Vaccinate children vs measles and diphtheria, Malaysian doctors urge

February 27, 2019

Reports of recent diphtheria cases in the Malaysia, and the spate of measles cases in its neighbouring  country,  the Philippines,  and has prompted Malaysian doctors to call for urgent vaccination against these two diseases for all Malaysian children.

The Health Ministry has reported that previous misinformation about vaccination led to a sharp increase in the number of vaccine-preventable diseases – cases of measles rose from 125 in 2013 to 1,467 last year due to a lack of immunisation. There have been attempts to make vaccination compulsory for preschoolers, but the initiatives met with resistance.

Currently, Malaysian children do not need to have received immunisation before being allowed schooling, as most schools will check themselves. However, Asia Pacific Pediatric Association Secretary-General Datuk Dr Zulkifli has said that diphtheria and measles vaccination at least, should be made compulsory prior to enrollment in schools, kindergartens or nurseries to protect all children.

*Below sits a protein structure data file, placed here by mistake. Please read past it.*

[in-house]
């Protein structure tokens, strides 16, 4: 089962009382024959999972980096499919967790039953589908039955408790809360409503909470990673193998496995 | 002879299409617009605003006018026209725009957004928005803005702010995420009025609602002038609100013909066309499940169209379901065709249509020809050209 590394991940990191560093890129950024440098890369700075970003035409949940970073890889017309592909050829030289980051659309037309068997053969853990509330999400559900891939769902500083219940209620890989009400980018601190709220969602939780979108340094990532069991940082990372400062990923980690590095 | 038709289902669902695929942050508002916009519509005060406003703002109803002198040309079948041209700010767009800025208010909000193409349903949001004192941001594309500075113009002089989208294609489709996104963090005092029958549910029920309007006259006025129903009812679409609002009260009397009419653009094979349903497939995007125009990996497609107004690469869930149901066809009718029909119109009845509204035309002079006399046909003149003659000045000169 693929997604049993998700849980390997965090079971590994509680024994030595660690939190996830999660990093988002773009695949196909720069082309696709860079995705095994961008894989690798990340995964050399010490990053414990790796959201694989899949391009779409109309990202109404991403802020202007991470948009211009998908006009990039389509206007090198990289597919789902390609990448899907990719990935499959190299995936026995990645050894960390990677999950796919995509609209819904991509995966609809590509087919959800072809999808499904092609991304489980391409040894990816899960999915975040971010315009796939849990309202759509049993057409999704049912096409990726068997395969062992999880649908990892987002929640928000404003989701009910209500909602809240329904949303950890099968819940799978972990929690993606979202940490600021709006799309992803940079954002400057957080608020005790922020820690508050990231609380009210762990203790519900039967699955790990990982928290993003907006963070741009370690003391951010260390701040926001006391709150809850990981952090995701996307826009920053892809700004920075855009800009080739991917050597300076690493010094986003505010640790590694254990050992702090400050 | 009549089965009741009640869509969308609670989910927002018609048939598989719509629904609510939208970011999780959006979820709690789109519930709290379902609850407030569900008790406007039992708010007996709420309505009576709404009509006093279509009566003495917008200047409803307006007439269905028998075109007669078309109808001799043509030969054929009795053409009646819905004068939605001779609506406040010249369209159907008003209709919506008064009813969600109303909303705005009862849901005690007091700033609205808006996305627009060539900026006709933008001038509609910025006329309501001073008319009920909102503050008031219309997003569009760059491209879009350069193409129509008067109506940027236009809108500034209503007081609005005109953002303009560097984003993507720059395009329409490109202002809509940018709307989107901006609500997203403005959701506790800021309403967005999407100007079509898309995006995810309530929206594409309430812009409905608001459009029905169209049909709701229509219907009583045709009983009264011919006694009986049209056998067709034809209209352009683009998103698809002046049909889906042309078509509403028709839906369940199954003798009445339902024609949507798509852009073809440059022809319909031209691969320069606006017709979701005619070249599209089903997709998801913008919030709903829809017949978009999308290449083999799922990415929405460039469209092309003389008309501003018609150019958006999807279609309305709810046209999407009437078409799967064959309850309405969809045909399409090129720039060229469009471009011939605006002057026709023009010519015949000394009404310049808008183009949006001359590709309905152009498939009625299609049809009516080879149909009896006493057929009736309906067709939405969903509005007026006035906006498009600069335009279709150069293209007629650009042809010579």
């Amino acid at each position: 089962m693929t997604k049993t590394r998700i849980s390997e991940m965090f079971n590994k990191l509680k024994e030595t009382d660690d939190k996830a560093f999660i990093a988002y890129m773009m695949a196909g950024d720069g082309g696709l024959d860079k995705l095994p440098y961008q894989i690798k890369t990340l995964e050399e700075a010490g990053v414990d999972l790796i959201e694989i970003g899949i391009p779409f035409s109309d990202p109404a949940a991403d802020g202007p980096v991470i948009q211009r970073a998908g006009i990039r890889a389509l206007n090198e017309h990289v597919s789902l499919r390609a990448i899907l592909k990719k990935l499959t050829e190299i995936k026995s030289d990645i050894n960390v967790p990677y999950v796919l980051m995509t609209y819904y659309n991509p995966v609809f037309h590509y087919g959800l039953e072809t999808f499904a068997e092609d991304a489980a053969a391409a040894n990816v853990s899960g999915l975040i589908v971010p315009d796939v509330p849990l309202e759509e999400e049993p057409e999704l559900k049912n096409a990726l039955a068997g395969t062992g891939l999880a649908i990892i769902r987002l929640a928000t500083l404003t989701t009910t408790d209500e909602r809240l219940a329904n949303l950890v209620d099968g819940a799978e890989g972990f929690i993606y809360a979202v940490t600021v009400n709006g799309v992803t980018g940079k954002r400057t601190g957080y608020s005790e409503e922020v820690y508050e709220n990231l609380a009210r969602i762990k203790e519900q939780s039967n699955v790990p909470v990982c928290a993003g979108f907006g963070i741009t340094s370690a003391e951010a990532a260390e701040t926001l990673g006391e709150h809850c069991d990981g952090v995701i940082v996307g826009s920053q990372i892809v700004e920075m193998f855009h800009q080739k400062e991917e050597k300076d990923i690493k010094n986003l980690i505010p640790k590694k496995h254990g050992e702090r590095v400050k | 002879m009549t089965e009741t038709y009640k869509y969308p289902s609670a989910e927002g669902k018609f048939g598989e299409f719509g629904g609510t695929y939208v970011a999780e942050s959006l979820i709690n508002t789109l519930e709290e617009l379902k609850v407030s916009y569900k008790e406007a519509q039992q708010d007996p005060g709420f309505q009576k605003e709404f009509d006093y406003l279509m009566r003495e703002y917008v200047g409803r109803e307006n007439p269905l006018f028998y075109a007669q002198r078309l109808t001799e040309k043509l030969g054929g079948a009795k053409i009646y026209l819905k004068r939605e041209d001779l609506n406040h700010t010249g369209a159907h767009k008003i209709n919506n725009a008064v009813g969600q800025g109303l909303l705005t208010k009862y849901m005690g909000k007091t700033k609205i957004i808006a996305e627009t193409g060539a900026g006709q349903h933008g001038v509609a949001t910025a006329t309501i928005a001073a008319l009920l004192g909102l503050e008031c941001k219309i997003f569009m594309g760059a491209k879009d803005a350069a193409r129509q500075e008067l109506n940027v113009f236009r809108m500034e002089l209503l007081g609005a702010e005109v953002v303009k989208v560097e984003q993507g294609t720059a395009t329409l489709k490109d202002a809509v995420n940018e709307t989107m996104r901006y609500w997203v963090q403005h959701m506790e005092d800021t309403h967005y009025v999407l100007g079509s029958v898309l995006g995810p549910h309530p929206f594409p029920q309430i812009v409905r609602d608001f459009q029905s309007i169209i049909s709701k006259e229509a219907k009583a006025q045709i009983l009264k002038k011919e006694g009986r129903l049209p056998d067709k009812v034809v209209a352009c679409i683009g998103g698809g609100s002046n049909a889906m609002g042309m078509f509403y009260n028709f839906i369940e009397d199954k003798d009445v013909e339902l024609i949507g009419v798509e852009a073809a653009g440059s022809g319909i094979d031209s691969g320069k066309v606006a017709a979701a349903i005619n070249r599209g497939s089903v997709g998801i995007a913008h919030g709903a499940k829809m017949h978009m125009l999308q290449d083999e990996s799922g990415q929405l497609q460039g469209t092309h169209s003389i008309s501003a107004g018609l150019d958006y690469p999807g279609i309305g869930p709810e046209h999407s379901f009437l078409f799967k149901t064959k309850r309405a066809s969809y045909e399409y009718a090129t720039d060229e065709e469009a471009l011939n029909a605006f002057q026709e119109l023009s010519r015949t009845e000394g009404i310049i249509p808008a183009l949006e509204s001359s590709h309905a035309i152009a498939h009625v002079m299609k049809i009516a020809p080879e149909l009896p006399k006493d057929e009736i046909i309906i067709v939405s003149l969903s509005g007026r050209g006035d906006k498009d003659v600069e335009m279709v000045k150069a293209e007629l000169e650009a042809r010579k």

Malaysian Medical Association (MMA) President Dr Mohamed Namazie Ibrahim has said that there must be adequate counselling in a way that is easily understood by the lay public, in order for vaccination to be made compulsory.

Dr Mohamed Namazie has claimed that there would be objections on various grounds from “anti-vaxxers”, explaining that in countries with legislation for compulsory immunisation, such as Belgium and France, unvaccinated children are not allowed in school at all.

Deputy Health Minister Dr Lee Boon Chye has said that such a policy had been considered, but will again be difficult to impose, especially when countered with religious beliefs.

In the meantime, the National Immunisation Programme (NIP) provides free vaccinations for children at all government clinics for the 12 major childhood diseases, including measles.

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